Wall Street elite find it hard to bank on Trump’s breakup talk
A street sign for Wall Street is seen outside the New York Stock Exchange (NYSE) in Manhattan, New York City, U.S. December 28, 2016. REUTERS/Andrew Kelly
May 2, 2017
By Lawrence Delevingne, Svea Herbst-Bayliss and Olivia Oran
NEW YORK (Reuters) – At an annual gathering of the world’s most powerful thinkers and trendsetters in Beverly Hills this week, business leaders and major investors said they have gotten used to dismissing most things that President Donald Trump says or tweets.
On panels at the Milken Institute Global Conference, CEOs and billionaires were generally enthusiastic about Trump’s mission to reform healthcare, cut taxes, reduce regulations and stimulate the economy. Panelists including JPMorgan Chase & Co <JPM.N> CEO Jamie Dimon and hedge fund billionaire Ken Griffin offered positive remarks about the president and urged attendees to give him more time to accomplish such sizeable goals.
But in interviews on the sidelines, the Wall Street set was far more dubious that Trump can get anything done.
“I don’t take Trump seriously,” said a senior executive at one of the country’s six largest banks. “I’m listening less and less.”
Like most who wanted to share their more candid views privately, the executive spoke on the condition of anonymity to avoid angering the president, his employer or business associates. But his comments were echoed by at least a dozen institutional investors and bank executives who spoke to Reuters.
While they remain hopeful Trump will be able to get reforms through Congress, the lack of progress combined with conflicting messages coming out of the administration make it hard to put faith in anything, they said.
Several cited comments on Monday from Treasury Secretary Steven Mnuchin, who joked on a panel that bank investors should thank him for boosting share prices. Hours later, Bloomberg News published an interview with Trump, in which said he was considering breaking up the country’s biggest banks – an idea that is an anathema to shareholders of lenders like JPMorgan, Bank of America Corp <BAC.N> or Citigroup Inc <C.N>.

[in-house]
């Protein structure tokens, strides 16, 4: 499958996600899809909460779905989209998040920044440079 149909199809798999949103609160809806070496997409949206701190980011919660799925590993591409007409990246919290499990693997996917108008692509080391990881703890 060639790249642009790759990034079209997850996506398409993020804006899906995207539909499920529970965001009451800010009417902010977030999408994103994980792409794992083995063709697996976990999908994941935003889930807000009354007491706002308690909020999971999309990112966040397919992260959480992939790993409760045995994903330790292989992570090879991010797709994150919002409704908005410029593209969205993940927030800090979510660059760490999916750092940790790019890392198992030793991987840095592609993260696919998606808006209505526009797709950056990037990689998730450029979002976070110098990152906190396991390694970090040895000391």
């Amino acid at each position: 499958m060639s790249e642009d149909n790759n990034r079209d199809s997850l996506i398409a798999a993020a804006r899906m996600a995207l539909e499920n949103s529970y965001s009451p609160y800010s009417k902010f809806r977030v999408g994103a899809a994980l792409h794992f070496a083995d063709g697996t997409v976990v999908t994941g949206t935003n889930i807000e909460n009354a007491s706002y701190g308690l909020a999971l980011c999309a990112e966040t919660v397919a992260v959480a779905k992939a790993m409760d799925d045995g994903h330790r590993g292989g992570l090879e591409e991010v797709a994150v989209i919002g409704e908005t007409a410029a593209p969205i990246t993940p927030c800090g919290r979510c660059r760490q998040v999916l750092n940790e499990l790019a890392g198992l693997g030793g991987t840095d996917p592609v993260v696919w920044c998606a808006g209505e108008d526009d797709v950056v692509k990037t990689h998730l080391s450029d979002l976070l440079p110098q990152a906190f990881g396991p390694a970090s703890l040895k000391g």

However, few people at the event in the Beverly Hilton Hotel appeared to take the comment seriously.
“Until it’s signed into law, you can’t bank on it,” said Aaron Cutler, a regulatory lawyer at Hogan Lovells who lobbies Congress on behalf of banks and hedge funds and was milling about on a sunny terrace. He said his clients are not yet acting on anything the administration says.
A report last week by PwC’s financial services regulatory practice echoed that view. Despite Trump’s talk of quick action, PwC predicts his executive orders will “yield few results,” that plans to repeal a package of financial regulations called Dodd-Frank will not happen, and that any change in Washington will be slow due to a lack of consensus, a slothy appointments process and upcoming midterm elections.
A spokeswoman for Trump did not return a request for comment for this article by publication time.
Even as Wall Street honchos privately disregard the administration’s mixed messages, they were rubbing shoulders with top White House officials around the event and afterwards at swanky parties. Among the guests at one evening soirée was a cheetah from the San Diego Zoo.
In addition to Mnuchin, Commerce Secretary Wilbur Ross, Transportation Secretary Elaine Chao and Education Secretary Betsy DeVos were all featured speakers at the Milken conference. Each has a background in business or finance, something other conference-goers found encouraging.
Ultimately, some said, they have to consider whether Trump is making a statement to win political points or because he truly wants to accomplish a goal. If the former, his remarks can be more easily dismissed, they said. The head of a multi-billion-dollar hedge fund firm said the situation has become “a Rorschach test” where people celebrate or shrug off Trump’s comments depending on what they want to see.
Sir Michael Hintze, founder of $12.5 billion investment firm CQS, said people are being too hard on the president. Trump may have a different style because he is not a politician by nature, but has his heart in the right place, Hintze said.
“I’m pretty constructive about the whole thing,” he said. “Everyone was there to hate him, (but) Trump’s a decent man.”
(Reporting by Lawrence Delevingne, Svea Herbst and Olivia Oran; Writing by Lauren Tara LaCapra; Editing by Bernard Orr)